About the Curriculum for the Bioregion
Healthy ecological and human communities and a sustainable future world-wide are the greatest challenges facing humanity. We urgently need citizens and professionals who not only understand sustainability concepts and practices but are also motivated to use them - in their households, communities, and workplaces.
A key leverage point for creating this kind of understanding and citizenship is the college classroom. Actively engaging college students with sustainability ideas, especially in the context of their local communities, can foster critical knowledge, skills, motivation, and leadership. To reach large numbers of students, the Curriculum for the Bioregion Initiative works with college and university faculty as well as leaders and experts throughout the bioregion to build sustainability concepts and place-based learning into a wide array of undergraduate courses. Launched as an initiative of the Washington Center in 2005, we are entirely grant funded.
Bioregions are, literally, "life places" - places characterized by the interrelated natural and social systems upon which we rely for our well-being. Our initiative involves colleges and universities in the Puget Sound bioregion and also the bioregion known as Cascadia. Situating learning in our bioregion connects students with the immediacy and significance of what is happening here, linking classroom theory to local places, people, and practices. In creating Curriculum for the Bioregion, we aim to prepare our students for a locally rooted citizenship that will ensure healthy ecosystems and healthy social communities.
A Curriculum for the Bioregion
We see "curriculum for the bioregion" not as a single, "add-on" course. Rather, we are creating an array of faculty communities creating a collection of classroom activities (ranging from labs and assignments to full course syllabi) that engage students with concepts of sustainability as well as real issues in their bioregions and beyond. If this place-based learning were widely implemented, more college graduates would assume individual and collective responsibility for environmental stewardship and community wellbeing—wherever they live.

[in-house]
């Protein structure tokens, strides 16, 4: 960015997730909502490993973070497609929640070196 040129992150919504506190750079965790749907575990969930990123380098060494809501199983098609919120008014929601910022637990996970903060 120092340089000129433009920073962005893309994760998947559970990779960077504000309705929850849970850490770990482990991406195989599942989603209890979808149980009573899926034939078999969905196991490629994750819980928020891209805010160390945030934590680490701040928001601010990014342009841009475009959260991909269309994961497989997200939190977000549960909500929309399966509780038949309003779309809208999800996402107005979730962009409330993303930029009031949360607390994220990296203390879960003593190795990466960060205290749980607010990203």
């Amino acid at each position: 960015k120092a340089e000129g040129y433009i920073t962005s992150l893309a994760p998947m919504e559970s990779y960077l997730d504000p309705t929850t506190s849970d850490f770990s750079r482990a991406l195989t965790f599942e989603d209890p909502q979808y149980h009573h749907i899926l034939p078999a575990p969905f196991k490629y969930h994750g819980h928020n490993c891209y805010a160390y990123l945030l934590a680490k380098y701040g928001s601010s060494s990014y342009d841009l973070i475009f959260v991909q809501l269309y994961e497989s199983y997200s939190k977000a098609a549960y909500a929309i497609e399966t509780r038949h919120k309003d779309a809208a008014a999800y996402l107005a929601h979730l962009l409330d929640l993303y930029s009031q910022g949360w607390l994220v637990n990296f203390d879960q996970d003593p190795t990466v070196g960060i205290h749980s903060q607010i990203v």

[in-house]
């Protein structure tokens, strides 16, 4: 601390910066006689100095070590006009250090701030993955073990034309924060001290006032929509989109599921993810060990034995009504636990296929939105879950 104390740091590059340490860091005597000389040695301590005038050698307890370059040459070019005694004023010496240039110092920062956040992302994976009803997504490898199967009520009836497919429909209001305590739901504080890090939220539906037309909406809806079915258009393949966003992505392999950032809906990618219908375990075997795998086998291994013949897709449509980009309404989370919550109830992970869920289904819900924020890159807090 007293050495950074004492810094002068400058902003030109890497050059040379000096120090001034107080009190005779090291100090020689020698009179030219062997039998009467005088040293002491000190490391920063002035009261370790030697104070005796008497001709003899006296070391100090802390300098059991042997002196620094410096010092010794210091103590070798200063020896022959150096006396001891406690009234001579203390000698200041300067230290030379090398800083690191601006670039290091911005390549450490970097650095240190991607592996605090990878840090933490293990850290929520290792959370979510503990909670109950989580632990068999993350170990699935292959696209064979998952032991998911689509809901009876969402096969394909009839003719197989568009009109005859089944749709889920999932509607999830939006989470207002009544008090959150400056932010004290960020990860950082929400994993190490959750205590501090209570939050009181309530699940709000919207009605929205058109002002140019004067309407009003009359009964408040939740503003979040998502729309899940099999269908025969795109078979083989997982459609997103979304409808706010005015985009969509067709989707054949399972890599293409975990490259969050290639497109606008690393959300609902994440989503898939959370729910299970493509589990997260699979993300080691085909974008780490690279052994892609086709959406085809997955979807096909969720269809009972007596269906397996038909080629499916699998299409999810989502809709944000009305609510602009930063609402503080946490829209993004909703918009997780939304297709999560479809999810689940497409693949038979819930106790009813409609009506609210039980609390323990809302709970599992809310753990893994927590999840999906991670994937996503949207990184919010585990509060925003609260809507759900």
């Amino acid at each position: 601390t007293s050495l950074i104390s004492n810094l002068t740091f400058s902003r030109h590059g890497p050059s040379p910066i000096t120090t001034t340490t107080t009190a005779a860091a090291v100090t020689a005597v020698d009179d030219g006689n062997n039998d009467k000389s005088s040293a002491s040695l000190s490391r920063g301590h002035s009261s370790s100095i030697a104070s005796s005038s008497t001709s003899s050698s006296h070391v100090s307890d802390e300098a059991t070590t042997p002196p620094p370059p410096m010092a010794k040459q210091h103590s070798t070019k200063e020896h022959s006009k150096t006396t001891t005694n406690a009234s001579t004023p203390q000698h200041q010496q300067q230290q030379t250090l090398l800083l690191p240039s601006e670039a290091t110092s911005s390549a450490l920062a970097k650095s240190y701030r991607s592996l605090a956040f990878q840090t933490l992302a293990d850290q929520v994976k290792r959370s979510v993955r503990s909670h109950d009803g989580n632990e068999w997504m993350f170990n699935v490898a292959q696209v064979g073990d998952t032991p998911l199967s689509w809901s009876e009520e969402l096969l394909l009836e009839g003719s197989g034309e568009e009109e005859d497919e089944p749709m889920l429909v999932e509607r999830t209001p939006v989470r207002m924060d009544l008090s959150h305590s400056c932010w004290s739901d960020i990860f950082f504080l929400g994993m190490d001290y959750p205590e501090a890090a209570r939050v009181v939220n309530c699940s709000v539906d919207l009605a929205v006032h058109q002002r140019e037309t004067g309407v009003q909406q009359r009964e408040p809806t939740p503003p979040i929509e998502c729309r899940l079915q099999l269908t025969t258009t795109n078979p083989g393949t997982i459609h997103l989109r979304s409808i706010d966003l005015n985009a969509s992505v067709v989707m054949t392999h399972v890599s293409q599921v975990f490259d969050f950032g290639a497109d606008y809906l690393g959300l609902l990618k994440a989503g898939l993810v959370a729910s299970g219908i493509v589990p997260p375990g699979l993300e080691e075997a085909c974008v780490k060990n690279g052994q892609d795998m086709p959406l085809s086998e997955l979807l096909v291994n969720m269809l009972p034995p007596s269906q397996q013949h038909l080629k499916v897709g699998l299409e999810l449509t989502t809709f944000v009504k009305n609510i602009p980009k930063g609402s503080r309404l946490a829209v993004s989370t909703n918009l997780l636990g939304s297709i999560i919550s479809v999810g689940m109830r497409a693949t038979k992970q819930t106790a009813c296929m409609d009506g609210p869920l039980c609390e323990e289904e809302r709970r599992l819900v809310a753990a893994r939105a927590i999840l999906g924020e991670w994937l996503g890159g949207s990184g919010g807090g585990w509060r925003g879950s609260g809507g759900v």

Our approach to sustainability education springs from a set of working principles related to fostering student understanding and agency in the context of direct encounters with regional issues.
Our curriculum integration approach involves linking cornerstone concepts and skills in academic and professional disciplines with critically important sustainability learning outcomes.
The Curriculum for the Bioregion Steering Committee shapes and supports our work; they serve as leaders and ambassadors for our collective work related to sustainability, place-based learning, and civic engagement.
Support for Curriculum for the Bioregion
Curriculum for the Bioregion is an initiative of the Washington Center for Improving the Quality of Undergraduate Education at The Evergreen State College. Created in 2004, it is entirely supported by grants and donations. These foundations and government agencies have been our major funders:
The Russell Family Foundation provided crucial seed money for an 18-month planning phase for the entire initiative, and two significant grants to support our first five years of faculty- and curriculum development. (2005-09)
A grant from U.S. EPA’s Environmental Education Grants Program supported faculty learning communities in the disciplines of chemistry and sociology and provided field learning experiences in Seattle and Tacoma focusing on environmental health and justice. (2007-08)
The Norcliffe Foundation has supported Sound Learning Communities, a collaborative project with People For Puget Sound. Field-based summer institutes in different regions of Puget Sound involve faculty in the issues facing their part of the Sound and its associated watersheds. (2009-2013)
Greater Tacoma Community Foundation supported resource experts for our Tacoma-based Sound Learning Communities summer institute in 2009, which focused on the Puyallup River watershed and Commencement Bay. (2009)
Sustainable Path Foundation supported the Sound Learning Communities summer institute in 2012 focusing on northern Puget Sound/Salish Sea, and the Skagit River watershed. (2012-13)
A congressionally directed grant from the Fund for the Improvement of Post-Secondary Education supported several faculty learning communities in western Washington; a series of regional workshops and conferences for college and university faculty across Washington State; and the publication of the Curriculum for the Bioregion Curriculum Collection on the Science Education Resource Center (SERC) website hosted by Carleton College.(2010-12)
Jean MacGregor, Senior Scholar and
Director, Curriculum for the Bioregion